Oil fell from a seven-week high in New York on concern that fuel demand may falter after China signaled risks to its economy and as analysts cut profit forecasts for European companies at the fastest rate since 2009. Futures slid as much as 0.7 percent after advancing a fifth day yesterday, the longest run of gains since April.
Oil for August delivery dropped as much as 63 cents to $88.59 a barrel in electronic trading on the New York Mercantile Exchange and was at $89.11 at 9:32 a.m. London time. The contract gained 0.9 percent yesterday to $89.22, the highest close since May 29. Prices are down 10 percent this year.
Natural gas futures dropped for a third day in New York as forecasts for moderating late-July heat will limit demand for the power-plant fuel.
The premium of gasoil, or diesel, to Asian marker Dubai crude rose 19 cents to $17.17 a barrel at 12:15 p.m. Singapore time, according to data from PVM Oil Associates Ltd., a broker. This crack spread, a measure of processing profit, widened for a third day.
Naphtha swaps for August increased 75 cents to $860.25 a metric ton, according to PVM. The petrochemical and gasoline feedstock gained for a fourth day.
Gold is set to fall for a third day in London after Federal Reserve Chairman Ben S. Bernanke provided no specific plans for debt purchases while saying the central bank is prepared to act if labor markets don’t improve.
Bullion for immediate delivery was little changed at $1,582.93 an ounce by 9:19 a.m. in London. Prices are up 1.2 percent this year. August-delivery futures fell 0.4 percent to $1,582.70 on the Comex in New York.
Copper rose after Federal Reserve Chairman Ben S. Bernanke said yesterday U.S. policy makers were prepared to act to boost growth if the labor market doesn’t improve.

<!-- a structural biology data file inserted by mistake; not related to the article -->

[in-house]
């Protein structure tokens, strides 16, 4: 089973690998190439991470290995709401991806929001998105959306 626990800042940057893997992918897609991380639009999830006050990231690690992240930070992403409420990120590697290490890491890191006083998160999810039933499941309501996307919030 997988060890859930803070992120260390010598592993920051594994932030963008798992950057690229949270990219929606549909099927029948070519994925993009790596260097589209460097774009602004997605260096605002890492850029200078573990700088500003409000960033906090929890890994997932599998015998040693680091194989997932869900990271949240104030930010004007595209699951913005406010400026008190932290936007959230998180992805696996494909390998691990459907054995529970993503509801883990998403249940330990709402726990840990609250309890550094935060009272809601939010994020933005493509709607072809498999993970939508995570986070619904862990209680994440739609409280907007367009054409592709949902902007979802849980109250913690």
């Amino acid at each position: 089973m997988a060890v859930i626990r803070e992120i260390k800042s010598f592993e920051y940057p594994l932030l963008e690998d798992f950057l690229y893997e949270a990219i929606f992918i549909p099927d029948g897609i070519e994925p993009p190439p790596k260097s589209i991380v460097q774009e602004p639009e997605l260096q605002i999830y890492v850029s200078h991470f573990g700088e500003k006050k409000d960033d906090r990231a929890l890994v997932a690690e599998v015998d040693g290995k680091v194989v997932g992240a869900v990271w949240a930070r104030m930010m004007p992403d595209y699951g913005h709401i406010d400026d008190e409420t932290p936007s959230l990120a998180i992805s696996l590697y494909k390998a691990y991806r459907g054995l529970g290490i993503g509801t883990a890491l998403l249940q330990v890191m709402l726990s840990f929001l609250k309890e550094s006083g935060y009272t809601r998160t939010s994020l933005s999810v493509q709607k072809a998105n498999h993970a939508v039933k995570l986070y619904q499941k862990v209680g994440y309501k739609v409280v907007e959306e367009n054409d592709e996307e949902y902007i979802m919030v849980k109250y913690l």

Copper for three-month delivery advanced 1.2 percent to $7,684.75 a metric ton on the London Metal Exchange by 9:01 a.m. Copper for September delivery rose 0.4 percent to $3.4675 a pound on the Comex in New York.
GRAINS, OILSEEDS, SOFT COMMODITIES
Corn may rally to a record $8.50 a bushel as the worst U.S. drought in decades cuts production in the world’s biggest exporter, driving global stockpiles lower, according to broker Newedge USA LLC.
Corn for December delivery fell 1.1 percent to $7.63 on the Chicago Board of Trade at 4:50 p.m. in Singapore. Since reaching the year’s low in June, the grain has rallied 51 percent. November-delivery soybeans, which lost 0.2 percent to $15.8725 a bushel, reached $16.07 yesterday, the highest price since 2008.
Rubber declined to the lowest level in more than two weeks after China’s Premier Wen Jiabao signaled more economic weakness, raising concern that demand will slow from the biggest user of the commodity used to make tires.
The December-delivery contract fell 2.8 percent to end at 243.5 yen a kilogram ($3,110 a metric ton), the lowest settlement level since June 29, on the Tokyo Commodity Exchange. The most-active contract has lost 7.6 percent this year.
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